Interview With Actor J. Alex Brinson, “Travelers”

By Ruth on October 16, 2016 in Interview, movie, television


If you have heard the buzz about the upcoming Netflix show,Travelers, then there is a chance that you may have heard of J. Alex Brinson, who is a featured series regular in this highly anticipated show. Although he has made a few scattered appearances on other well-known shows in the past couple years, there is no doubt that Travelers is the show where he is going to finally make his mark, so to speak. While this show will not premiere in the U.S. until later this year, it is set to premiere this week in Canada. For that reason, I had the honor of chatting with J recently concerning the inception of his career, his hard work to attain his dreams, and his deeply layered character on this soon-to-be blockbuster show.

RH: What inspired you to become an actor?

JAB: Very simply, I was a little kid. I was dyslexic, and I didn’t excel in school. The teacher put me in a play, and I did okay.  I was funny and quick-witted which was my way of trying to protect myself ’cause I couldn’t read well. And she said, “Oh, well, you’re talented.” And that was the start.  I was in second or third grade at the time, about eight years old. My teacher was amazing.  Her name was Rene Erickson. I still remember her name.

Between the play and eventually going on to high school, let me point out that I was raised by a single mom. I needed something to do for the summer, and we didn’t have a lot of money. So she sent me to a community arts program. And I did that, and it ultimately showed my mom that maybe this art thing could work. Then she enrolled me in Freedom Theater. When I went into Freedom Theater, those were my very formative years. I was still in middle school, but it was very tough for me ’cause I was a black kid from West Philly. I went to three different schools before I found a private school that could help me with my dyslexia. I was in culture shock ’cause the private school I went to was on the “mainline,” as it’s referred to in Philadelphia, and that’s where a lot of the wealth comes from in that area. I was befriended by families, and they were very kind to me. And that changed my perspective of what rich people were and of what white people were.  My black friends in West Philly had wrongly told me these rich white kids were mean and couldn’t be trusted. And this lesson that I learned, I carried with me the rest of my life.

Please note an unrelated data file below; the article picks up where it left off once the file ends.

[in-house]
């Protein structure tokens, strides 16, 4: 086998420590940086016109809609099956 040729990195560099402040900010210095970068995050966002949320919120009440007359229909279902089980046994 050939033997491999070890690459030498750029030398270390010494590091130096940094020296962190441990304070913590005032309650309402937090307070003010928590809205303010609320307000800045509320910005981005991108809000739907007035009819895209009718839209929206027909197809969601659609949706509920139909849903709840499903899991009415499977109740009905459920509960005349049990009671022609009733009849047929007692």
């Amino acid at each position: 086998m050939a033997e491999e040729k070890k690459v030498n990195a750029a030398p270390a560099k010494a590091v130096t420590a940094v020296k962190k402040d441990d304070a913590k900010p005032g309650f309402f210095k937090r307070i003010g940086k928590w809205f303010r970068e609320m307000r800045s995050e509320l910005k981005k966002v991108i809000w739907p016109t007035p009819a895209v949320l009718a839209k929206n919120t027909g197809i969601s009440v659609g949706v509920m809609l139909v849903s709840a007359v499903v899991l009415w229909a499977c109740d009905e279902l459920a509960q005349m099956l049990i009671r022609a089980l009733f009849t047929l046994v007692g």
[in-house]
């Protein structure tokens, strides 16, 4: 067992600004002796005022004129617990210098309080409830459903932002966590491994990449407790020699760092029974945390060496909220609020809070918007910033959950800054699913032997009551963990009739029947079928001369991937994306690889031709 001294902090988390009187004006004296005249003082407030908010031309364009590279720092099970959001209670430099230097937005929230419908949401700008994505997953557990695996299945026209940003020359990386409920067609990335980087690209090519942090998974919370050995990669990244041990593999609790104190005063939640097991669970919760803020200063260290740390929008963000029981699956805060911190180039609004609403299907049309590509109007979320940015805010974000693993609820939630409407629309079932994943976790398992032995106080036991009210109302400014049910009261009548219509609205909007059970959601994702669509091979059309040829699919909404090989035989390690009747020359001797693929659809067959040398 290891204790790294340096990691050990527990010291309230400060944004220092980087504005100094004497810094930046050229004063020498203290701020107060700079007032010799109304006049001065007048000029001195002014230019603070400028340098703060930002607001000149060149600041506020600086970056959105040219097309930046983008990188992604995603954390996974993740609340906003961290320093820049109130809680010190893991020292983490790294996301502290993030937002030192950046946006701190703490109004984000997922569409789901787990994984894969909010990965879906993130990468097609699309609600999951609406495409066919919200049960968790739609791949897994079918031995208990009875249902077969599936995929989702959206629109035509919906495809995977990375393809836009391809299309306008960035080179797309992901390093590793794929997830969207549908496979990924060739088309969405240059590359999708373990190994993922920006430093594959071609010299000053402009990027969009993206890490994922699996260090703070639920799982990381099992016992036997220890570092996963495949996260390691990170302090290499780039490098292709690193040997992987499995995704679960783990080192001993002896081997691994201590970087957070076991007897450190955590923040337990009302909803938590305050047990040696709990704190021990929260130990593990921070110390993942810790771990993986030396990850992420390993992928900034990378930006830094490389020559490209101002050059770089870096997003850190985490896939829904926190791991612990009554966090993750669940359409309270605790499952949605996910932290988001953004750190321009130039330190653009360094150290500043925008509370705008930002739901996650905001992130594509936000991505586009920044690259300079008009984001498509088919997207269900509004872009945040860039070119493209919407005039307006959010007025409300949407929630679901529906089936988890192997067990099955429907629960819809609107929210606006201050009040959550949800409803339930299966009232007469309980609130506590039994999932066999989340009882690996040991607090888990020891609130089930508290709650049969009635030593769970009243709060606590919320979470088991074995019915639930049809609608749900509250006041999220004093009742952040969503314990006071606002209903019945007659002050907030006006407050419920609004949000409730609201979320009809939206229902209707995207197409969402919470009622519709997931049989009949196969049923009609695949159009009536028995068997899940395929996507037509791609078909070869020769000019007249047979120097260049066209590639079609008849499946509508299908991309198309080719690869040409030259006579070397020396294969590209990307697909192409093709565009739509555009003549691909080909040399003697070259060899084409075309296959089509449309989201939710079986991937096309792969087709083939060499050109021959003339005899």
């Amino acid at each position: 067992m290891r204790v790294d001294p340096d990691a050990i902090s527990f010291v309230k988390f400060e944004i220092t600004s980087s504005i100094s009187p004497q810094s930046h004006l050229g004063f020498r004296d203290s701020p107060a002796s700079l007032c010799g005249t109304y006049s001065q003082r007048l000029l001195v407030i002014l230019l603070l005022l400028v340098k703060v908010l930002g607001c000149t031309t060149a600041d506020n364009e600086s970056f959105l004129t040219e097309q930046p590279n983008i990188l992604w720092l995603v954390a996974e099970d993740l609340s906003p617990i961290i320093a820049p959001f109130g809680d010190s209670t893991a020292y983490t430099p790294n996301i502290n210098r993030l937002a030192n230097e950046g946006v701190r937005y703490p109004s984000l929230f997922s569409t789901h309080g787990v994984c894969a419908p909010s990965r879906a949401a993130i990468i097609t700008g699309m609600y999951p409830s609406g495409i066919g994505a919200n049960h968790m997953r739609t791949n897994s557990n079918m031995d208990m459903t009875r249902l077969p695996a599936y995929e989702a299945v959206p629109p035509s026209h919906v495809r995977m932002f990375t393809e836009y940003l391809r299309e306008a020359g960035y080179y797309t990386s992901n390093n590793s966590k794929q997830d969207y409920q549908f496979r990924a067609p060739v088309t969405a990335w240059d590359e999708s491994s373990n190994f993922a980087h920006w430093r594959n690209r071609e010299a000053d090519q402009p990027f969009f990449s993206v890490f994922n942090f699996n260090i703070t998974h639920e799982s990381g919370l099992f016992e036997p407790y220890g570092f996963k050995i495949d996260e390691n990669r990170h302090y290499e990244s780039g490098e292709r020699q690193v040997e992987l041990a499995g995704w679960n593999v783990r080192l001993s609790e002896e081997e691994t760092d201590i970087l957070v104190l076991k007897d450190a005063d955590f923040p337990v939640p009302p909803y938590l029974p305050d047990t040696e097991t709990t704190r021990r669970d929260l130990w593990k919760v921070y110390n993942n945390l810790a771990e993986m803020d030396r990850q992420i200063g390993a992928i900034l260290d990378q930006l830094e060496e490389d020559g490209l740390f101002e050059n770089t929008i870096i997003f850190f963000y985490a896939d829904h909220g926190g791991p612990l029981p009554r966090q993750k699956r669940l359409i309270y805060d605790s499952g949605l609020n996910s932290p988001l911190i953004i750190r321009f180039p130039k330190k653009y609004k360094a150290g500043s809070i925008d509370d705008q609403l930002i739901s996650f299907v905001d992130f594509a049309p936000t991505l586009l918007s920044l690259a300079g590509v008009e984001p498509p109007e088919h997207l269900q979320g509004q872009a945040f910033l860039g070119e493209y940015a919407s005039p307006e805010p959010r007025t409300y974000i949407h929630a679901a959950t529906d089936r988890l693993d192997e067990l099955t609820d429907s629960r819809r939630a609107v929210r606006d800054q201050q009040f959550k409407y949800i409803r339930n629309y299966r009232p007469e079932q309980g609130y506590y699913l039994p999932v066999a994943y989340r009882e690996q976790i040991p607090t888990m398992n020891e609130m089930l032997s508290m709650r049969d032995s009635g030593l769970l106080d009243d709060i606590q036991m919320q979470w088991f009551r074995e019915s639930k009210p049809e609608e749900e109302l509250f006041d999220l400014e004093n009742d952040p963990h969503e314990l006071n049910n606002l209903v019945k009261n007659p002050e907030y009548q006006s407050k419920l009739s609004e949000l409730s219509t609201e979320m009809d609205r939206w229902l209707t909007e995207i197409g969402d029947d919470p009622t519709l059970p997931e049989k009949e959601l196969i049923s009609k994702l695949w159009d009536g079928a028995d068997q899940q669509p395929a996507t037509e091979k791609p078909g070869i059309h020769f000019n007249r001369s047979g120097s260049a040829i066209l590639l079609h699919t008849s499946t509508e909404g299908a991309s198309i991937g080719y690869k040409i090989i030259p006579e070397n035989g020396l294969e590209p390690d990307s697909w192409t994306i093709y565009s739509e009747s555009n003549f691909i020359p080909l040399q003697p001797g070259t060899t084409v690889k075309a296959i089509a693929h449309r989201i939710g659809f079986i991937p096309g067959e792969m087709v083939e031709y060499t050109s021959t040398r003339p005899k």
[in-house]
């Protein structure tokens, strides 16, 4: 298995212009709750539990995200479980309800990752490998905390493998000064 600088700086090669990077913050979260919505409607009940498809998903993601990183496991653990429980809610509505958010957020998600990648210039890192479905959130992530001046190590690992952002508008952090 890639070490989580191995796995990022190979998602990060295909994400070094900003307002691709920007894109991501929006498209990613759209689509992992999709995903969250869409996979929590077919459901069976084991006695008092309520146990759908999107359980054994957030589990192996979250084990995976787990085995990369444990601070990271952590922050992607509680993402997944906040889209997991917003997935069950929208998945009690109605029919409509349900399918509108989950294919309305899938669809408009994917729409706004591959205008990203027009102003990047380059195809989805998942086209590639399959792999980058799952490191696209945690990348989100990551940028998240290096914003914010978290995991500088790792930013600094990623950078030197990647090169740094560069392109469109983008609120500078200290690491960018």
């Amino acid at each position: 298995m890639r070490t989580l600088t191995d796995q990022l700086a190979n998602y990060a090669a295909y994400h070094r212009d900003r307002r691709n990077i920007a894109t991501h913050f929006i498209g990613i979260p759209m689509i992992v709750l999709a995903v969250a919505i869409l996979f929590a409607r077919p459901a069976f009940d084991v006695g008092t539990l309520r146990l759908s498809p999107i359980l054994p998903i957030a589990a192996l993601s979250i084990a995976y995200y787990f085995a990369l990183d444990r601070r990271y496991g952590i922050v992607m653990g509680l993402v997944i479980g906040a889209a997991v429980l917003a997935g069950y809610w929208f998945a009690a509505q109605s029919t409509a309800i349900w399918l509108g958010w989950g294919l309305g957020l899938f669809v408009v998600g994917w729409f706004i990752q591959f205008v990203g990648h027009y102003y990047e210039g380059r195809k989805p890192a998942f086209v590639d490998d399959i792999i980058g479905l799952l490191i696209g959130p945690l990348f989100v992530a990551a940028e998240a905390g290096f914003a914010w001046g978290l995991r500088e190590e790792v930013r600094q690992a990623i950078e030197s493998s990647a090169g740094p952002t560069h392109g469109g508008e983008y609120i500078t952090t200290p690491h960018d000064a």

So from there, where did you go on to high school?

I was very, very fortunate to not get into the private prep school that my mom wanted me to go to.  And so I had the opportunity to go to Philadelphia Creative Performing Arts High School, which anyone who is a music lover understands. Gamble and Huff, National Records, Motown, Boeys to Men. Questlove and The Roots–the list is just extravagant. They all went to school there. It is the perfect school to get yourself connected to the scene.

So while at this performing arts high school, what was your focus and experience?

This is really funny. I can do this in one sentence. So my drama teacher there said I was arrogant, so she didn’t put me in a single play. So I actually didn’t spend any time acting. I started tap dancing ’cause I could do it by myself or after school or during lunch. And then I started running sound. I actually worked with the sound engineers, so I learned how to mix the orchestra and run the soundboard. And then I got a summer internship at a recording studio in Philly.  I gathered a whole other skill set from that. But I didn’t get to act in high school.

So how did you make the jump to Juilliard?

They were very kind people at Juilliard. Very nice. You would be surprised that not a lot of people know what Juilliard is. I was in high school, and my mom said I had to go to college. I was interested in business, and I applied to Carnegie Mellon ’cause I knew they had an arts program and they also had a business school. I got into their arts program, but they said if I did their arts program, I couldn’t take any business classes. I didn’t even know what Juilliard was. But one of my buddies, Phil, was like, “Yo, man, I’m gonna audition for the ‘Yard.’ Are you?” So there were three other kids that were auditioning, and I was like, “Ok, I’ll go.”